1. there is so much you can say with each image but how do you make the most out of it? we often talk about layers in a film and color is a powerful storytelling tool that can completely change the look and feel of a piece. in this tutorial we look at color in camera as we go through white balance, white shift, picture styles along with some tips and tricks on how to use them to say something with your image straight out of the camera.

    there is so much to say about color so we decided to split it up into two tutorials, in camera and in post. all footage shown in this tutorial is straight out of the camera with no post color work. check back soon for part two of the color tutorial, color in post, later this month.

    brought to you by the Canon digital learning center. check out more tutorials there at usa.canon.com/dlc

    want to learn more? we have two education workshops coming up.

    // event cinema workshops
    oct 3-4 chicago
    oct 6-7 boston
    join kevin, joe and patrick for two days of discussion and hands-on filmmaking. it’s a great place to learn about their different approaches to event cinema work and help you discover one of your own.

    // evo
    nov 14-17 san fran
    come hang with the sm crew as we share, shoot, learn and grow together about all things cinema — from the technical to the philosophical, it’s three intense days of filmmaking fun.

    the soundtrack is 'the leaves' by cars & trains, licensed through withetiquette.com

    lil'j

    # vimeo.com/28669523 Uploaded 93.8K Plays 102 Comments
  2. This was a project for my lighting class. Each shot had specific details on which to follow, which are explained in the video. In more depth, here are the ten shot assignments.

    1. A three-quarter or waist-high silhouette of 1 or 2 people perfectly exposed for the background
    with the foreground figure(s) completely dark. There should be enough distance between foreground
    and background that the spill of one area does not interfere with the other.
    2. Invert the lighting in #1, using exactly the same pose and framing with perfectly exposed
    foreground figures at 4:1 key/fill (two stops) and completely dark or just barely visible details in the
    background.
    3. A waist-high person in soft (diffused) side light, no fill light, and a specular edge light from the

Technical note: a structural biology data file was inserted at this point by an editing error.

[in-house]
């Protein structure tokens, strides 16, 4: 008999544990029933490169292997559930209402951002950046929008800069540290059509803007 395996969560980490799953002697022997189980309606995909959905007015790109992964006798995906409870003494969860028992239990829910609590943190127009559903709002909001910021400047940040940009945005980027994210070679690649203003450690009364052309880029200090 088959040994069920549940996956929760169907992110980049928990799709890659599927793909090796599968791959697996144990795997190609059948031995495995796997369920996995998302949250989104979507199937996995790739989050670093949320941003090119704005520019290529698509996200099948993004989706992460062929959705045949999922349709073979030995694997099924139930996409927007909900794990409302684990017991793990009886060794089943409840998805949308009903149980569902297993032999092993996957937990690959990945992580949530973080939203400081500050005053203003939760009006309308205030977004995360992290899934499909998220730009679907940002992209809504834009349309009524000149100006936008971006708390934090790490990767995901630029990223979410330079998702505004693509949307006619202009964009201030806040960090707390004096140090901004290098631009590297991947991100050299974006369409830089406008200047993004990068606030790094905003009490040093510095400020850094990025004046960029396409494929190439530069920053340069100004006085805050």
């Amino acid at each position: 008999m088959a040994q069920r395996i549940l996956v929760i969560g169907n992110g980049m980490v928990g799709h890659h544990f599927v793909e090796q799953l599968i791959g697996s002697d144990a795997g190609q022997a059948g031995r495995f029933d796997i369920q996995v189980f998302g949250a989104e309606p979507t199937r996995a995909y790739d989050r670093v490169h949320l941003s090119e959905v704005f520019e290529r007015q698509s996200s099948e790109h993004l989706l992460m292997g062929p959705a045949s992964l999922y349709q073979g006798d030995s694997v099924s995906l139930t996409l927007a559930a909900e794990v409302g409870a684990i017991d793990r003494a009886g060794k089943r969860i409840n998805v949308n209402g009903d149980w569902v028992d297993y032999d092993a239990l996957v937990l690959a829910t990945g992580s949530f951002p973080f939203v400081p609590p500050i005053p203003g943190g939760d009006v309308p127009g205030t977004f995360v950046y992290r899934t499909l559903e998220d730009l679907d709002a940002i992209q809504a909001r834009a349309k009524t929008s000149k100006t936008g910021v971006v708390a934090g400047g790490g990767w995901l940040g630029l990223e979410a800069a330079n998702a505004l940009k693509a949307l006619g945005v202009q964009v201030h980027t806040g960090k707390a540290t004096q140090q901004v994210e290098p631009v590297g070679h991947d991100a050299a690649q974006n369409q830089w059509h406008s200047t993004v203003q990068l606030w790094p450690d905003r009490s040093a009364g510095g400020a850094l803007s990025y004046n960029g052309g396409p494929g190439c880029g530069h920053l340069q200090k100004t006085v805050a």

opposite side with the background as dark and unlit as possible. An incident reading of the edge light
    should be about the same f/stop as the key light if the subject has light features, or one stop brighter
    if the subject has dark features. Expose for the diffused key light.
    4. Identical pose and framing to #3 but with added light and shadow (using barn doors, or other
    shadowing material) shaping and highlighting the background (think of it as painting the background
    with light and shadow).
    5. A scene with a standing or seated person, a candle (either held by hand or on a table) seemingly
    lighting the person but actually enhanced with additional light, and a circular glow simulating the
    effect of the candlelight on the background.
    6. A person reading in bed by lamplight at midnight (implied by light, shadow, framing, ratio,
    composition, and a “practical”).
    7. A person sleeping in bed at 3 am with shadows implying moonlight coming through unseen
    foliage or blinds onto part of the scene. You may want to gel the moonlight source or the fill light
    with a blue or other color gel.
    8. A person in bed at sunrise (implied by light, shadow, color, and composition).
    9. Simulate the pose, surface tones, and light of a specific frame from a film of your choosing. If
    possible, also turn in a still image of that frame.
    10.
    Shoot an interior still with at least one person in it using whatever light sources already exist in
    the location (lamps, overhead lights, windows, etc.), but without showing any of those sources in the
    frame. Now, turn off/cover those sources and replicate, as nearly as possible, that scene using only
    artificial lighting. Also shoot wide shots of both the “natural” lighting sources and the artificial
    sources.

    Since it is available in video, instead of using gels, I white balanced off of different color swatches, for a greener look, I white balanced off of a magenta tone, blue look, orange tone, etc...

    I also lowered the blacks and raised the mids in Color, to give the video a more filmic look.

    Over all, a very fun assignment

    # vimeo.com/7087427 Uploaded 98.7K Plays 60 Comments

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